Total solar eclipse happening in 2024 in the Tri-State
EVANSVILLE, Ind. (WFIE) - On April 8, 2024, most of the Tri-State will have a once-in-a-lifetime opportunity to experience a total solar eclipse from their own back yards.
Many people around the Tri-State remember the excitement that surrounded the solar eclipse in 2017, but most of us had to travel south to experience total darkness.
Darkness in the middle of the day is what Evansville, and much of the rest of the Tri-State, will experience on April 8, 2024.
Director of Science Experiences at the Evansville Museum, Mitch Luman, explained what exactly happens during a solar eclipse.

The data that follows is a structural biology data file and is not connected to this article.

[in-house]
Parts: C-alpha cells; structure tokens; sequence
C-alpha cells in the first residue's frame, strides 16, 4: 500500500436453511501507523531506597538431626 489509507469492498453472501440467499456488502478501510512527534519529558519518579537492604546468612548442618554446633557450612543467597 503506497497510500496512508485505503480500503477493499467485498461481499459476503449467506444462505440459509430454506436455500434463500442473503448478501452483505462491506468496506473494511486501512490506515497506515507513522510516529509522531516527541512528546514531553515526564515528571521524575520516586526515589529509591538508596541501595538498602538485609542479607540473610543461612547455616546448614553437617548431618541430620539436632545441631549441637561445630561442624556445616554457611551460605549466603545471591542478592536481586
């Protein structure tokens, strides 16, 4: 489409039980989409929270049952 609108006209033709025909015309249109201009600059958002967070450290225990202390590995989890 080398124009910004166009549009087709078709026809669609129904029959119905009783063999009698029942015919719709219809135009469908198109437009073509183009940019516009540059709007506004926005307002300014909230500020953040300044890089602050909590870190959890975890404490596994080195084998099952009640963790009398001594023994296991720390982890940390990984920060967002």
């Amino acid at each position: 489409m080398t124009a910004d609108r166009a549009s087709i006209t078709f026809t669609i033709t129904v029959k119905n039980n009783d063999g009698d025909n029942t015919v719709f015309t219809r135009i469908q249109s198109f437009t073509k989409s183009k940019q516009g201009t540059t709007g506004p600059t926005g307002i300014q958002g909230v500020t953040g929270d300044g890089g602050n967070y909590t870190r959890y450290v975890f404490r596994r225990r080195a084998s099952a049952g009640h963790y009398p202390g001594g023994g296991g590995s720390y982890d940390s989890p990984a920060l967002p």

“It will get so dark that the sun will be gone, two planets will be visible in the sky, and it will look just like twilight,” says Luman. “This is more than just getting dark. It’s kind of a spiritual experience because there is nothing like it in the world.”
Using the museum’s planetarium, Leman walked through a simulation of what will happen in Evansville on that day of darkness.
Totality also changes how you can safely view certain parts of that eclipse.
“During this eclipse, it is safe to look at the sun, but only during the short amount of time that the sun is in totality,” says Luman. “Eclipse glasses will get you through the partial phases, then you take them off during totality, and put them on afterwards.”
Luman said, on average, you have to wait about 400 years to see another total solar eclipse in the same place, but we are just in the right place at the right time.
Depending on the weather that day and a few other factors, he also said Evansville could also see around 100,000 visitors coming to experience our day of darkness.
Copyright 2023 WFIE. All rights reserved.